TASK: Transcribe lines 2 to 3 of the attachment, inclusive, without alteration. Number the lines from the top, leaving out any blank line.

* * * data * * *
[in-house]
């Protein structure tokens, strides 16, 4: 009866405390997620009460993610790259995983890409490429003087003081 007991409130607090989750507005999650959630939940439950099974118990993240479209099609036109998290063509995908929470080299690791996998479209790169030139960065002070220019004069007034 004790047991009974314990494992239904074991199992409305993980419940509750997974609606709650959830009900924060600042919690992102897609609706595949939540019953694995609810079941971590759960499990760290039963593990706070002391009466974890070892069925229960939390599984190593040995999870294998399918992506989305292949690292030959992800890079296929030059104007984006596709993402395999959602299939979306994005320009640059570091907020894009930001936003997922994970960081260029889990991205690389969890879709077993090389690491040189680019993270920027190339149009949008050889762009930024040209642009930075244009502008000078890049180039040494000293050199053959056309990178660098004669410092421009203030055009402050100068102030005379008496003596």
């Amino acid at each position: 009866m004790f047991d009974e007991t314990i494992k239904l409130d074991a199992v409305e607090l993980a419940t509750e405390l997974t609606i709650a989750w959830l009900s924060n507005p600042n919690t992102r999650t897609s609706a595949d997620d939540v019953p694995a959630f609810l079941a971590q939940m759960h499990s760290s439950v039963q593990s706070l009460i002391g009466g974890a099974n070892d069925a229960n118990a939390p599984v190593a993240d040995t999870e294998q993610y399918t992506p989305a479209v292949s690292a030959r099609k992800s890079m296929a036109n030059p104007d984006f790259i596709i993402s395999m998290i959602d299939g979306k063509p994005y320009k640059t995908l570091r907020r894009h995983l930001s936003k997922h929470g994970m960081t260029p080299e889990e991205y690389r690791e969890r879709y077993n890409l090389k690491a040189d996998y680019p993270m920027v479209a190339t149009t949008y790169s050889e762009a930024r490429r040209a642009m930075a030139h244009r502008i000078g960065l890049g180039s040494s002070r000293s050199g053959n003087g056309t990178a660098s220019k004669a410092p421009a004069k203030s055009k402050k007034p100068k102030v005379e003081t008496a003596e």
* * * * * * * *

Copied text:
């Protein structure tokens, strides 16, 4: 009866405390997620009460993610790259995983890409490429003087003081 007991409130607090989750507005999650959630939940439950099974118990993240479209099609036109998290063509995908929470080299690791996998479209790169030139960065002070220019004069007034 004790047991009974314990494992239904074991199992409305993980419940509750997974609606709650959830009900924060600042919690992102897609609706595949939540019953694995609810079941971590759960499990760290039963593990706070002391009466974890070892069925229960939390599984190593040995999870294998399918992506989305292949690292030959992800890079296929030059104007984006596709993402395999959602299939979306994005320009640059570091907020894009930001936003997922994970960081260029889990991205690389969890879709077993090389690491040189680019993270920027190339149009949008050889762009930024040209642009930075244009502008000078890049180039040494000293050199053959056309990178660098004669410092421009203030055009402050100068102030005379008496003596």
């Amino acid at each position: 009866m004790f047991d009974e007991t314990i494992k239904l409130d074991a199992v409305e607090l993980a419940t509750e405390l997974t609606i709650a989750w959830l009900s924060n507005p600042n919690t992102r999650t897609s609706a595949d997620d939540v019953p694995a959630f609810l079941a971590q939940m759960h499990s760290s439950v039963q593990s706070l009460i002391g009466g974890a099974n070892d069925a229960n118990a939390p599984v190593a993240d040995t999870e294998q993610y399918t992506p989305a479209v292949s690292a030959r099609k992800s890079m296929a036109n030059p104007d984006f790259i596709i993402s395999m998290i959602d299939g979306k063509p994005y320009k640059t995908l570091r907020r894009h995983l930001s936003k997922h929470g994970m960081t260029p080299e889990e991205y690389r690791e969890r879709y077993n890409l090389k690491a040189d996998y680019p993270m920027v479209a190339t149009t949008y790169s050889e762009a930024r490429r040209a642009m930075a030139h244009r502008i000078g960065l890049g180039s040494s002070r000293s050199g053959n003087g056309t990178a660098s220019k004669a410092p421009a004069k203030s055009k402050k007034p100068k102030v005379e003081t008496a003596e």